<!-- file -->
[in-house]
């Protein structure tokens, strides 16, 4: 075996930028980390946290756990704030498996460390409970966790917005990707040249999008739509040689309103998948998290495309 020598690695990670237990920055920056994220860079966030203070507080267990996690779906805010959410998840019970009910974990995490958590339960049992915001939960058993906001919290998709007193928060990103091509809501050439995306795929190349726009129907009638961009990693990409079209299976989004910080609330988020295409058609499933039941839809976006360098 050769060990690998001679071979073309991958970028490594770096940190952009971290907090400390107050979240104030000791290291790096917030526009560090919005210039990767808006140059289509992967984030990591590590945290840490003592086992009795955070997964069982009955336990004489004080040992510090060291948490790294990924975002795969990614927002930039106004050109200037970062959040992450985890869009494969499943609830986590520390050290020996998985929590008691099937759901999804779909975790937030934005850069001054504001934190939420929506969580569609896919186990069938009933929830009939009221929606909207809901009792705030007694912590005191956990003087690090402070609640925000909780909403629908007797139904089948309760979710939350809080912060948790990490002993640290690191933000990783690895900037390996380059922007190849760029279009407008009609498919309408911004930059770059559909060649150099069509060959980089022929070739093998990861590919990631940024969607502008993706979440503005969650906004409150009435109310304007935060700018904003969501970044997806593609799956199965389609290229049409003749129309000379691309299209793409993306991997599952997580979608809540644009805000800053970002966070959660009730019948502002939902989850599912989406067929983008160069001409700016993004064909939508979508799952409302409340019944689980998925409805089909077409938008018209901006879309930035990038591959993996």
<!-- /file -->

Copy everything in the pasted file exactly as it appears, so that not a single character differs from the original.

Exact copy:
[in-house]
């Protein structure tokens, strides 16, 4: 075996930028980390946290756990704030498996460390409970966790917005990707040249999008739509040689309103998948998290495309 020598690695990670237990920055920056994220860079966030203070507080267990996690779906805010959410998840019970009910974990995490958590339960049992915001939960058993906001919290998709007193928060990103091509809501050439995306795929190349726009129907009638961009990693990409079209299976989004910080609330988020295409058609499933039941839809976006360098 050769060990690998001679071979073309991958970028490594770096940190952009971290907090400390107050979240104030000791290291790096917030526009560090919005210039990767808006140059289509992967984030990591590590945290840490003592086992009795955070997964069982009955336990004489004080040992510090060291948490790294990924975002795969990614927002930039106004050109200037970062959040992450985890869009494969499943609830986590520390050290020996998985929590008691099937759901999804779909975790937030934005850069001054504001934190939420929506969580569609896919186990069938009933929830009939009221929606909207809901009792705030007694912590005191956990003087690090402070609640925000909780909403629908007797139904089948309760979710939350809080912060948790990490002993640290690191933000990783690895900037390996380059922007190849760029279009407008009609498919309408911004930059770059559909060649150099069509060959980089022929070739093998990861590919990631940024969607502008993706979440503005969650906004409150009435109310304007935060700018904003969501970044997806593609799956199965389609290229049409003749129309000379691309299209793409993306991997599952997580979608809540644009805000800053970002966070959660009730019948502002939902989850599912989406067929983008160069001409700016993004064909939508979508799952409302409340019944689980998925409805089909077409938008018209901006879309930035990038591959993996």